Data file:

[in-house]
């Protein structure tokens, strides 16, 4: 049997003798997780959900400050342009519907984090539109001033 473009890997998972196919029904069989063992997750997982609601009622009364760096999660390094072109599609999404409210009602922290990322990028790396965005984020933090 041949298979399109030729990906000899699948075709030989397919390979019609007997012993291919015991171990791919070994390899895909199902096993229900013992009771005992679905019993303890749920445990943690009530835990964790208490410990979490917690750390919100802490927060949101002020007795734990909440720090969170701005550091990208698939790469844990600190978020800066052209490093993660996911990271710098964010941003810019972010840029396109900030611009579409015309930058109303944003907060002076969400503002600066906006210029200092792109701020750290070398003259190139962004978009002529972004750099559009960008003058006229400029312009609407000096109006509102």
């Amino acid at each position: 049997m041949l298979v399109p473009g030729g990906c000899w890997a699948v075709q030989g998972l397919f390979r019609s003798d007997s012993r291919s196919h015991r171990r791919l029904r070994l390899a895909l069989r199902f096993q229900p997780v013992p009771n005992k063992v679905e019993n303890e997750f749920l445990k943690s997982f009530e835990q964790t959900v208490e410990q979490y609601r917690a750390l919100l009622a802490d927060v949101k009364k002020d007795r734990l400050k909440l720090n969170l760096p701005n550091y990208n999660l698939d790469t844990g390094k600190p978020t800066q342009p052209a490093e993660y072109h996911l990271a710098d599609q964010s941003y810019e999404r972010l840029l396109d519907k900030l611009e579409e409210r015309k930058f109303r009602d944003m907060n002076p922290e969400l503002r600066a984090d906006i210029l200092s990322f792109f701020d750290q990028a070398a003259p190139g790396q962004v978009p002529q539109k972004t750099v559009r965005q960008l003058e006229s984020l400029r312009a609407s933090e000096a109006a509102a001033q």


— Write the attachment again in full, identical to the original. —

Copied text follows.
[in-house]
């Protein structure tokens, strides 16, 4: 049997003798997780959900400050342009519907984090539109001033 473009890997998972196919029904069989063992997750997982609601009622009364760096999660390094072109599609999404409210009602922290990322990028790396965005984020933090 041949298979399109030729990906000899699948075709030989397919390979019609007997012993291919015991171990791919070994390899895909199902096993229900013992009771005992679905019993303890749920445990943690009530835990964790208490410990979490917690750390919100802490927060949101002020007795734990909440720090969170701005550091990208698939790469844990600190978020800066052209490093993660996911990271710098964010941003810019972010840029396109900030611009579409015309930058109303944003907060002076969400503002600066906006210029200092792109701020750290070398003259190139962004978009002529972004750099559009960008003058006229400029312009609407000096109006509102």
């Amino acid at each position: 049997m041949l298979v399109p473009g030729g990906c000899w890997a699948v075709q030989g998972l397919f390979r019609s003798d007997s012993r291919s196919h015991r171990r791919l029904r070994l390899a895909l069989r199902f096993q229900p997780v013992p009771n005992k063992v679905e019993n303890e997750f749920l445990k943690s997982f009530e835990q964790t959900v208490e410990q979490y609601r917690a750390l919100l009622a802490d927060v949101k009364k002020d007795r734990l400050k909440l720090n969170l760096p701005n550091y990208n999660l698939d790469t844990g390094k600190p978020t800066q342009p052209a490093e993660y072109h996911l990271a710098d599609q964010s941003y810019e999404r972010l840029l396109d519907k900030l611009e579409e409210r015309k930058f109303r009602d944003m907060n002076p922290e969400l503002r600066a984090d906006i210029l200092s990322f792109f701020d750290q990028a070398a003259p190139g790396q962004v978009p002529q539109k972004t750099v559009r965005q960008l003058e006229s984020l400029r312009a609407s933090e000096a109006a509102a001033q």